We’ve officially entered the brave new world of teacher accountability based largely on student test-score growth: Under protest from some teachers, the Houston board of education last night approved a policy to permit the nonrenewal of contracts for teachers whose students make insufficient academic growth on the state test.
There are a couple of reasons why this is an important story to follow. First, as Ericka Mellon has reported, the district has already identified over 400 teachers whose students have scored far below expectations for several years. Assuming some are ultimately removed, this would become one of the first widespread high-stakes uses of teacher “value added” or “effect” data. Currently, such data are used mainly to determine eligibility for performance-based bonuses (pick any number of cities’ programs) or for a career-ladder program (as in Springfield, Mass.), but not for a formal accountability purpose.
Aside from Houston, I can think of only two other large-scale examples. The District of Columbia’sIMPACTevaluation system, which just debuted in the fall of 2009, uses student-achievement data for anywhere from 5 percent to 50 percent of a teacher’s evaluation.
The state of Tennessee, meanwhile, has permitted the use of growth data in formal teacher evaluations since 1998. But there the use of the data is a somewhat vaguely prescribed, minor, and optional component of a formal evaluation process. So it’s hard to know how many principals now use it for evaluation, and to what extent.
While a bunch of states, Tennessee included, have changed their laws to increase greatly the weight given to student growth in teacher evaluations to position themselves for the $4 billion federal Race to the Top competition, none of them has implemented it yet.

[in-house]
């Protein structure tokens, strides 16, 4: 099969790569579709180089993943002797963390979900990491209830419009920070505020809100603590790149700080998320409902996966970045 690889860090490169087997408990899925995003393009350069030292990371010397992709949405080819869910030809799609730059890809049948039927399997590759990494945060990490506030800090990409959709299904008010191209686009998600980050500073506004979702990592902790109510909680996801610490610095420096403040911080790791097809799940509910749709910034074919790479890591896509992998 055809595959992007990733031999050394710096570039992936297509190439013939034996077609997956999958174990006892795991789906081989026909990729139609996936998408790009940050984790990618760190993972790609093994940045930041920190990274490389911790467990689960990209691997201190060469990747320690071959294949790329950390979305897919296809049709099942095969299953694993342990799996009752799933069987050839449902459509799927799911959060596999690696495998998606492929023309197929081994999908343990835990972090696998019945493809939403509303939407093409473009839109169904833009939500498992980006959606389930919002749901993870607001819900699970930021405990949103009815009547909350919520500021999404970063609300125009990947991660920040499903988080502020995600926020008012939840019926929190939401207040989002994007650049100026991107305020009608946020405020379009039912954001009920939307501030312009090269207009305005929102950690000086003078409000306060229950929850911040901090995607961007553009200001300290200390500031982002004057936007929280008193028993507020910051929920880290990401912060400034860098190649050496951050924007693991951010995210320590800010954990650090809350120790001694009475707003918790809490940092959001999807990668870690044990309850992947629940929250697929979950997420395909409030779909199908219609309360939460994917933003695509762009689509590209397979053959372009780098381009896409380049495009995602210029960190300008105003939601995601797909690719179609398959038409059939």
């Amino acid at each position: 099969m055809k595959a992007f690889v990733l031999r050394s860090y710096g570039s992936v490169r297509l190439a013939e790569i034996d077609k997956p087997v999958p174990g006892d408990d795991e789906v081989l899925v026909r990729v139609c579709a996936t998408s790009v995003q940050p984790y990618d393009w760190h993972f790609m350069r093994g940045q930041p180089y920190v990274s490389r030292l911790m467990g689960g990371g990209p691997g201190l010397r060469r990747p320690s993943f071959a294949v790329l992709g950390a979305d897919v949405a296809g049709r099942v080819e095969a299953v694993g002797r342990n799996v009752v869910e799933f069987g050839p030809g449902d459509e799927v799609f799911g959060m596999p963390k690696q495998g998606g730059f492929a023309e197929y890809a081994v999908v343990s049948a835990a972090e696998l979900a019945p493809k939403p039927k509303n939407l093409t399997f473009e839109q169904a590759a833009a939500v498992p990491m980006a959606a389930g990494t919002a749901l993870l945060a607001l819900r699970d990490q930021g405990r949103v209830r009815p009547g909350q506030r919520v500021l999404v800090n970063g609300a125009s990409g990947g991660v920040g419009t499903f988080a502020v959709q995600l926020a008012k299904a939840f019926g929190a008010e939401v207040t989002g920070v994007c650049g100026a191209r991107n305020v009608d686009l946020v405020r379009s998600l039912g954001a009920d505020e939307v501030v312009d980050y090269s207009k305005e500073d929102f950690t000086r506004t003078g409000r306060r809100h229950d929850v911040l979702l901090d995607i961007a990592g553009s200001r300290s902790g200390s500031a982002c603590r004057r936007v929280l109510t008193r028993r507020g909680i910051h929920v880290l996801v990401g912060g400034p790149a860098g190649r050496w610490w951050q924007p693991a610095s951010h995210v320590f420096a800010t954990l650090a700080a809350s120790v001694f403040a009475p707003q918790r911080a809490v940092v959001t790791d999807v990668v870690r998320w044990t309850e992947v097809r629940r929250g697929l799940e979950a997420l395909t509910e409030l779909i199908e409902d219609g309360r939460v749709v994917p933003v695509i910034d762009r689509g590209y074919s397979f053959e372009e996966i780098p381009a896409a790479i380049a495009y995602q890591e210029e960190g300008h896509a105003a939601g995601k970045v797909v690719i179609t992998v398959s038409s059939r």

And here’s the second reason you should be paying attention: Teachers’ unions are increasingly being pressured to accept such policies. In January, American Federation of Teachers President Randi Weingarten, in her Big Speech at the National Press Club, reiterated that such scores can be used for teacher accountability under certain conditions. The Houston situation has, fairly or unfairly, become a big litmus test.
It isn’t just Eduwonk who’s calling Weingarten’s bluff; there are others, including Democrats for Education Reform, a PAC. Take this zinger from the DFER blog: "[F]ar too often in the past, promises by union leaders for real reform over the airwaves have been squarely contradicted by the positions advanced by union officials in political backrooms. ... The first test of AFT’s commitment to the principles it outlined last month will begin tonight in Houston, and play out over the days and weeks ahead.” The Education Equality Project is also a supporter of the policy.
To be fair to Weingarten, she and the head of the local teachers’ association have asserted that the Houston policy doesn’t meet the conditions on which they’d be willing to accept such a policy. That may be so, but at some level it probably doesn’t matter: The rhetoric of politics and the rhetoric of policy infrequently, if ever, go hand in hand. And this is one issue where no matter how things work out, the union seems to have more to lose.
A version of this news article first appeared in the Teacher Beat blog.